New tech in genetics could hold key to ageing
The understanding and future of disease and ageing could change in the future. (iStock Image)
THE understanding of disease and ageing could change in the future, as a British genetics pioneer is all set to unveil a new technology.
Professor Sir Shankar Balasubramanian was awarded a $1 million Breakthrough prize last week, for his work to invent next generation sequencing (NGS), which is an utra-fast metjod of reading DNA.
NGS works fast to the four “letters – A, C, T and G”, that is the backbone of our genetic code. But Prof Balasubramanian believes that the DNA alphabet is broader than this, and is now working in the field of epigenetics, which looks at how genetic material undergoes subtle molecular changes which, in essence, create new letters.
“These epigenetic letters represent an untapped dimension of information,” he told The Times.
The new technology developed by his biotech company, Cambridge Epigenetix will read the sequencing more quickly, is yet to hit the market.
“It’s clear that they are fundamental to biology, and also to disease biology,” he was quoted as saying.
“We’re not far off from a world where, instead of whole genome sequencing, we see whole genome and epigenome sequencing — at the same time, as a routine thing.”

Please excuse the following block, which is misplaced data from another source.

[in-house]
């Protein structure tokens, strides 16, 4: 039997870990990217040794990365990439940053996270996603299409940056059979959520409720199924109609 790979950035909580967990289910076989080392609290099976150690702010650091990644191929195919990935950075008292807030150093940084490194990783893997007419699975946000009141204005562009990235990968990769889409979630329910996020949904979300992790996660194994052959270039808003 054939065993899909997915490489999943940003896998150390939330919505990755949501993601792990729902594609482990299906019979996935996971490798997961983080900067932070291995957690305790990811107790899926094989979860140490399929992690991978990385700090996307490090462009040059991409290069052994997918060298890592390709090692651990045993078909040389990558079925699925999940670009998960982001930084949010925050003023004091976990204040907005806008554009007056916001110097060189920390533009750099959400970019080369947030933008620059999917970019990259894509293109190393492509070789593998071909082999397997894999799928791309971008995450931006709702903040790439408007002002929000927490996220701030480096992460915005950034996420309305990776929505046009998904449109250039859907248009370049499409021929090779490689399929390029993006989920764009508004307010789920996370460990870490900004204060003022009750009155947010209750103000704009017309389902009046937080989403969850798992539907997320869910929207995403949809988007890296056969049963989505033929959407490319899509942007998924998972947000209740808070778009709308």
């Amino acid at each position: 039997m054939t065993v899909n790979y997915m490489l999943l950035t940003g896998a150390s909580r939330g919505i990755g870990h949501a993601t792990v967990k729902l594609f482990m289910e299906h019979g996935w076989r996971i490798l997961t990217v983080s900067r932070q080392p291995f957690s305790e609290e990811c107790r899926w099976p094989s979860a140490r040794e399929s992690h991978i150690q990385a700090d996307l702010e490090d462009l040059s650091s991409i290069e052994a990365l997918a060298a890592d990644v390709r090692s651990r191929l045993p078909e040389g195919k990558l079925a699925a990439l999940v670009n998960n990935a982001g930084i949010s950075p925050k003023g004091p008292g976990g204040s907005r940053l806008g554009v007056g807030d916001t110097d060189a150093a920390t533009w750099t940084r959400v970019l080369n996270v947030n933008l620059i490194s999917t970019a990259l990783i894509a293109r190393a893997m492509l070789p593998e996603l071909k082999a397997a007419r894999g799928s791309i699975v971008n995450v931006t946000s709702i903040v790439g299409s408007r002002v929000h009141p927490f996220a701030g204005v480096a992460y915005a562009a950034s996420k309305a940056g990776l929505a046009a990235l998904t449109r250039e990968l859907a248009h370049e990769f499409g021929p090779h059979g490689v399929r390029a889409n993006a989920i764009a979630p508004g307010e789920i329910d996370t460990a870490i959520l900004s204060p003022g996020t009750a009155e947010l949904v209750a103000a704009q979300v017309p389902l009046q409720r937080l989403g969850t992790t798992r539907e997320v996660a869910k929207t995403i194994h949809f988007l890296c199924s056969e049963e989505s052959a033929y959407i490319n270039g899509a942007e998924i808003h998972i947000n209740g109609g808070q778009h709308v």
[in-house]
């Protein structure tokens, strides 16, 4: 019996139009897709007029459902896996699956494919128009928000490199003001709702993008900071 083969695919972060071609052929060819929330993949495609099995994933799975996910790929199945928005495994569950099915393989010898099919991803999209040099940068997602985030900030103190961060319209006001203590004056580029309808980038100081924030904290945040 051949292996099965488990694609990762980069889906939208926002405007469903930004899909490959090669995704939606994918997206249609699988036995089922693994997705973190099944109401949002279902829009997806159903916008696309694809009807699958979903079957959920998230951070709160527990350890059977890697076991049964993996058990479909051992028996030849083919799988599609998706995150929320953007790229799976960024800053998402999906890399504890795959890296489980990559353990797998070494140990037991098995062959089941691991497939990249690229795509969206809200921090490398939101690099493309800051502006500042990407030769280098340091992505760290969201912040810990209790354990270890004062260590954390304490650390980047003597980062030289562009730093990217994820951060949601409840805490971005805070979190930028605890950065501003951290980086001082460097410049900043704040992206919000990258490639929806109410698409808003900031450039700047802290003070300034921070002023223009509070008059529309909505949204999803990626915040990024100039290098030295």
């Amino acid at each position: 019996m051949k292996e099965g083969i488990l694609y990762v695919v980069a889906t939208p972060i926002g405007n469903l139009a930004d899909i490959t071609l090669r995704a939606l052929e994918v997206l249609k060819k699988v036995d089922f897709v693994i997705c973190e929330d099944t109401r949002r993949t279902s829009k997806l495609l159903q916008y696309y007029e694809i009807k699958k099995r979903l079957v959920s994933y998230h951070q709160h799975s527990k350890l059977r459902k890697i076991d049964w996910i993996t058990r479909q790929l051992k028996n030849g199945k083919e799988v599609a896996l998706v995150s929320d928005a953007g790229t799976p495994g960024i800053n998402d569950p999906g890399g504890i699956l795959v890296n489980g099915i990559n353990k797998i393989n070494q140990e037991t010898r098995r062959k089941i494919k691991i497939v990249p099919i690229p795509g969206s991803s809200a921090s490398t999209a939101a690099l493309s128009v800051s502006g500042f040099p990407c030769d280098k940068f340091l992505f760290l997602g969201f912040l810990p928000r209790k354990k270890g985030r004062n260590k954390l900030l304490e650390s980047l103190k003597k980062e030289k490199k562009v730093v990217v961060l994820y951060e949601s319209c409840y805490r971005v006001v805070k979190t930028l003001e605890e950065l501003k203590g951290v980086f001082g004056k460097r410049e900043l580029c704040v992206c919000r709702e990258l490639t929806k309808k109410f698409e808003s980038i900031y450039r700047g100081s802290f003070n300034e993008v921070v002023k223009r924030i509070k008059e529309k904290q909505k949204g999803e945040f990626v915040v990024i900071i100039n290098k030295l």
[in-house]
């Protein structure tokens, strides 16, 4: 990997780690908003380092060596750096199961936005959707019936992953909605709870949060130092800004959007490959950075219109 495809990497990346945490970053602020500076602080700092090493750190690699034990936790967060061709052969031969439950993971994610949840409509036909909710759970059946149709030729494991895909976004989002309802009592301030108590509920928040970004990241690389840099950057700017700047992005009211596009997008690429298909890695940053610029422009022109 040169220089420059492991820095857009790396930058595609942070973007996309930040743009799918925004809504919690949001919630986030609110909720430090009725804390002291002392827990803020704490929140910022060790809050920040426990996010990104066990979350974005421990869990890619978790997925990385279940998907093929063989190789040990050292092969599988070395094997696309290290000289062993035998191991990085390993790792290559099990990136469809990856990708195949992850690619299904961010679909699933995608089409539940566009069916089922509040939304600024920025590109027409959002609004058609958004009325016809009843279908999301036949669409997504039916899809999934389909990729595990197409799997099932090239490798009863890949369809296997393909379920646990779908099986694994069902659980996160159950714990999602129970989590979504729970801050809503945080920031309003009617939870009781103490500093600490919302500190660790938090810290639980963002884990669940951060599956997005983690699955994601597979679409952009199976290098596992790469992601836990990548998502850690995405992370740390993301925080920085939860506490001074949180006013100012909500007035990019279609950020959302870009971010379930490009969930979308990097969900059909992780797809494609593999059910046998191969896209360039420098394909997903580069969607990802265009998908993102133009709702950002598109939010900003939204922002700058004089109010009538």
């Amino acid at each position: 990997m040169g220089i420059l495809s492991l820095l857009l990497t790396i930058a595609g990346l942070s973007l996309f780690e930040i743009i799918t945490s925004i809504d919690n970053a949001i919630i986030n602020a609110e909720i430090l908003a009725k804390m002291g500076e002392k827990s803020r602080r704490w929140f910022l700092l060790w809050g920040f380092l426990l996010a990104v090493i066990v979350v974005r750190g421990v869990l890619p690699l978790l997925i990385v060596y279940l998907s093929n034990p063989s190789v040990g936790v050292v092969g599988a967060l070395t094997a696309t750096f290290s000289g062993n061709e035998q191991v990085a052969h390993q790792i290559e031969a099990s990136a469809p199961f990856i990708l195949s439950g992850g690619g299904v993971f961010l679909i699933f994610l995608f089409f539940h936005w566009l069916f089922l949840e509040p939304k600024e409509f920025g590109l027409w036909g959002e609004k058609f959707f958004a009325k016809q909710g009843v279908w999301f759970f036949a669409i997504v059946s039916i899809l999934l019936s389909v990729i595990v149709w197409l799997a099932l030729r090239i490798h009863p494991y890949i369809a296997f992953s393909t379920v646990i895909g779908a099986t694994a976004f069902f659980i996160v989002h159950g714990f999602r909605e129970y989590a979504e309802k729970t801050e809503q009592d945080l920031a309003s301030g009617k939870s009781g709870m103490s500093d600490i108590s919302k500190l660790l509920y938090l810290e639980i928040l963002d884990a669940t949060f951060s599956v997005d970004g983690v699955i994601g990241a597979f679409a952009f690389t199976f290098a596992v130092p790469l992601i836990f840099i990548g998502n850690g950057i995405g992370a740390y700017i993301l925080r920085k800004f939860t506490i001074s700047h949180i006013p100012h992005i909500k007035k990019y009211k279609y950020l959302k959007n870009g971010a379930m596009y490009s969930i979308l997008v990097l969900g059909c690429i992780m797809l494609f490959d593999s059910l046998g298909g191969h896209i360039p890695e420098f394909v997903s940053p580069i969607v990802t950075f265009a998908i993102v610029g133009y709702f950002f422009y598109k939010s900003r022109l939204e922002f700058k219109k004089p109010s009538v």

In epigenetics research, adding a methyl group to the DNA letter “C” gives a new letter – “methyl-C”. These epigenetic changes are closely linked to some diseases such as cancer, when certain pattern of methyl groups get attached to a cell’s DNA.
Most importantly as we grow older the patterns of methyl groups attached to our DNA change. An analysis of these changes could be used to estimate a cell’s “biological age”.
Can monitoring or even changing the epigenetics help us to lead healthier and longer lives?
Balasubramanian claims that Cambridge Epigenetix has developed a new sequencing technology that will simultaneously decode a person’s epigenetics and genetics.
“There’s now some hardened technology that will sequence the genetic letters and epigenetic letters at the same time — you can think of this as sort of a five-letter or six-letter sequencing technology,” he said.
By reading a person’s epigenetics can give early warning of disease. “There’s already evidence that methylation [the addition of methyl groups to DNA] gives information about disease biology that can be useful,” he added.